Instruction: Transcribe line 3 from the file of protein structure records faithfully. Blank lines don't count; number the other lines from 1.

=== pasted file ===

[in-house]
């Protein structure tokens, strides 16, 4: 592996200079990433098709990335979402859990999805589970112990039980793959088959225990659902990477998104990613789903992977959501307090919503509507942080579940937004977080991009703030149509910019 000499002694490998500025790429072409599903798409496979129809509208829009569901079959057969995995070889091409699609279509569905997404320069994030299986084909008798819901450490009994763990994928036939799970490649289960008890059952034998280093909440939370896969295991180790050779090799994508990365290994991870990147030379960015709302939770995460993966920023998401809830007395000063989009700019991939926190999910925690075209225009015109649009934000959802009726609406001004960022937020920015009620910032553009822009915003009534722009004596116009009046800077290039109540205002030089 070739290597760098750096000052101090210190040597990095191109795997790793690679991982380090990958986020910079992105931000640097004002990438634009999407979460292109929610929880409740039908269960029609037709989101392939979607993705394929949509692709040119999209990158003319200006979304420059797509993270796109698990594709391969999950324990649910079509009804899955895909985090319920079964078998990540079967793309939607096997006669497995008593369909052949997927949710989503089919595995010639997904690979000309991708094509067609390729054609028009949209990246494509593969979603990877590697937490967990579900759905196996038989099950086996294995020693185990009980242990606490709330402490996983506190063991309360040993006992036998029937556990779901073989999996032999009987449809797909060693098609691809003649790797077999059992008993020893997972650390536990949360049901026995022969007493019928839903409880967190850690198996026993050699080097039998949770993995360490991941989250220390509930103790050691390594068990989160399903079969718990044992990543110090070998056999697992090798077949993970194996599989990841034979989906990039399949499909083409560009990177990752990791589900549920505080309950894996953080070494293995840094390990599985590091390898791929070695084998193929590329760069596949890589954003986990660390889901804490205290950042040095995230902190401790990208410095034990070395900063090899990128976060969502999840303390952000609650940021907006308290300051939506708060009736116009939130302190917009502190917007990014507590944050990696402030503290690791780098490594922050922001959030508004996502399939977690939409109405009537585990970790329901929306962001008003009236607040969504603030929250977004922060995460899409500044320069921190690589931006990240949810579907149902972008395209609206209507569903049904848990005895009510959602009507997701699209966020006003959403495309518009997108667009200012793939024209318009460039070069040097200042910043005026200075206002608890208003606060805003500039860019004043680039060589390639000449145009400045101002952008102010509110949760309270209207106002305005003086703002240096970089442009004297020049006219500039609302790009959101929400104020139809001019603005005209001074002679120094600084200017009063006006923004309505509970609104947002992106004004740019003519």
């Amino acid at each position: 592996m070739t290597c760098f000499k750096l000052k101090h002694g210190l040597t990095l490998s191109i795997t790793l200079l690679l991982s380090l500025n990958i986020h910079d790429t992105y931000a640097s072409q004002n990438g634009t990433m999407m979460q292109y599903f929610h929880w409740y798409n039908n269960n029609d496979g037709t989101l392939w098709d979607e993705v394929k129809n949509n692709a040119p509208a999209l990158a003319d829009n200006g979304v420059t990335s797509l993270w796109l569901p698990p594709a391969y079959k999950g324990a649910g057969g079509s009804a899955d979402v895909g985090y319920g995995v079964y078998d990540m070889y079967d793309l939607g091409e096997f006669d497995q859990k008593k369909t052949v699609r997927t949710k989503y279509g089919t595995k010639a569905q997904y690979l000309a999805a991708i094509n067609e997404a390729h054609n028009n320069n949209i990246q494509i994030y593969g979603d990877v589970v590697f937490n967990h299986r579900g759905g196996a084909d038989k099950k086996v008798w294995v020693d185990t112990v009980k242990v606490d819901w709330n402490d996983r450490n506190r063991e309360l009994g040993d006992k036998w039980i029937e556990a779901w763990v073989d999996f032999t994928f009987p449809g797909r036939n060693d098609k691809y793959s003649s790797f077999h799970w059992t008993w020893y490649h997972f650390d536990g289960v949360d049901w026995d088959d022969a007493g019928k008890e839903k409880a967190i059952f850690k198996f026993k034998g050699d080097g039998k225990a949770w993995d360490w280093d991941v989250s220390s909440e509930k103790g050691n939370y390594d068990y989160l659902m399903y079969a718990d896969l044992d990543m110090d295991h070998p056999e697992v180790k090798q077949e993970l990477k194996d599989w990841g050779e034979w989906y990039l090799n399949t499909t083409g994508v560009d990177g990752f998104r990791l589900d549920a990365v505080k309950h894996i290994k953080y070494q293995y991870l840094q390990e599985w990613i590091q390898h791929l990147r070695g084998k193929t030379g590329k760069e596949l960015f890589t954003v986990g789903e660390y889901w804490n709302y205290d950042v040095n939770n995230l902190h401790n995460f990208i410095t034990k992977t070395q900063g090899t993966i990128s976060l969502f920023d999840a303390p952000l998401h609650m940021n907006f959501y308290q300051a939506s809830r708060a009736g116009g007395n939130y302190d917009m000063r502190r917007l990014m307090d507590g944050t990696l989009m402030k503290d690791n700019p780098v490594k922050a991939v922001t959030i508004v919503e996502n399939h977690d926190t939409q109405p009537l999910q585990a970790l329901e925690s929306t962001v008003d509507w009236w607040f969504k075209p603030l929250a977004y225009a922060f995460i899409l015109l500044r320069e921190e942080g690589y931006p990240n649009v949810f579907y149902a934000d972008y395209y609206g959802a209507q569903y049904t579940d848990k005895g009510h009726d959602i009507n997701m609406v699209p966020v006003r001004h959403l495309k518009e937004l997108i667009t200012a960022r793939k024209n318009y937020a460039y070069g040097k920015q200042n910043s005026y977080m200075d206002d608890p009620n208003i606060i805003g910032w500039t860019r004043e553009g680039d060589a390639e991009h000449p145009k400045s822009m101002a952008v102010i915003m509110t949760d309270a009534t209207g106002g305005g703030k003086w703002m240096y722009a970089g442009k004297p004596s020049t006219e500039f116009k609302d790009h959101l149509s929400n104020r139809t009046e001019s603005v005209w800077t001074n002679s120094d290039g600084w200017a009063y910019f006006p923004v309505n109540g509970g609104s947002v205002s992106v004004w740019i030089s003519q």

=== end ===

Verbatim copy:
């Amino acid at each position: 592996m070739t290597c760098f000499k750096l000052k101090h002694g210190l040597t990095l490998s191109i795997t790793l200079l690679l991982s380090l500025n990958i986020h910079d790429t992105y931000a640097s072409q004002n990438g634009t990433m999407m979460q292109y599903f929610h929880w409740y798409n039908n269960n029609d496979g037709t989101l392939w098709d979607e993705v394929k129809n949509n692709a040119p509208a999209l990158a003319d829009n200006g979304v420059t990335s797509l993270w796109l569901p698990p594709a391969y079959k999950g324990a649910g057969g079509s009804a899955d979402v895909g985090y319920g995995v079964y078998d990540m070889y079967d793309l939607g091409e096997f006669d497995q859990k008593k369909t052949v699609r997927t949710k989503y279509g089919t595995k010639a569905q997904y690979l000309a999805a991708i094509n067609e997404a390729h054609n028009n320069n949209i990246q494509i994030y593969g979603d990877v589970v590697f937490n967990h299986r579900g759905g196996a084909d038989k099950k086996v008798w294995v020693d185990t112990v009980k242990v606490d819901w709330n402490d996983r450490n506190r063991e309360l009994g040993d006992k036998w039980i029937e556990a779901w763990v073989d999996f032999t994928f009987p449809g797909r036939n060693d098609k691809y793959s003649s790797f077999h799970w059992t008993w020893y490649h997972f650390d536990g289960v949360d049901w026995d088959d022969a007493g019928k008890e839903k409880a967190i059952f850690k198996f026993k034998g050699d080097g039998k225990a949770w993995d360490w280093d991941v989250s220390s909440e509930k103790g050691n939370y390594d068990y989160l659902m399903y079969a718990d896969l044992d990543m110090d295991h070998p056999e697992v180790k090798q077949e993970l990477k194996d599989w990841g050779e034979w989906y990039l090799n399949t499909t083409g994508v560009d990177g990752f998104r990791l589900d549920a990365v505080k309950h894996i290994k953080y070494q293995y991870l840094q390990e599985w990613i590091q390898h791929l990147r070695g084998k193929t030379g590329k760069e596949l960015f890589t954003v986990g789903e660390y889901w804490n709302y205290d950042v040095n939770n995230l902190h401790n995460f990208i410095t034990k992977t070395q900063g090899t993966i990128s976060l969502f920023d999840a303390p952000l998401h609650m940021n907006f959501y308290q300051a939506s809830r708060a009736g116009g007395n939130y302190d917009m000063r502190r917007l990014m307090d507590g944050t990696l989009m402030k503290d690791n700019p780098v490594k922050a991939v922001t959030i508004v919503e996502n399939h977690d926190t939409q109405p009537l999910q585990a970790l329901e925690s929306t962001v008003d509507w009236w607040f969504k075209p603030l929250a977004y225009a922060f995460i899409l015109l500044r320069e921190e942080g690589y931006p990240n649009v949810f579907y149902a934000d972008y395209y609206g959802a209507q569903y049904t579940d848990k005895g009510h009726d959602i009507n997701m609406v699209p966020v006003r001004h959403l495309k518009e937004l997108i667009t200012a960022r793939k024209n318009y937020a460039y070069g040097k920015q200042n910043s005026y977080m200075d206002d608890p009620n208003i606060i805003g910032w500039t860019r004043e553009g680039d060589a390639e991009h000449p145009k400045s822009m101002a952008v102010i915003m509110t949760d309270a009534t209207g106002g305005g703030k003086w703002m240096y722009a970089g442009k004297p004596s020049t006219e500039f116009k609302d790009h959101l149509s929400n104020r139809t009046e001019s603005v005209w800077t001074n002679s120094d290039g600084w200017a009063y910019f006006p923004v309505n109540g509970g609104s947002v205002s992106v004004w740019i030089s003519q």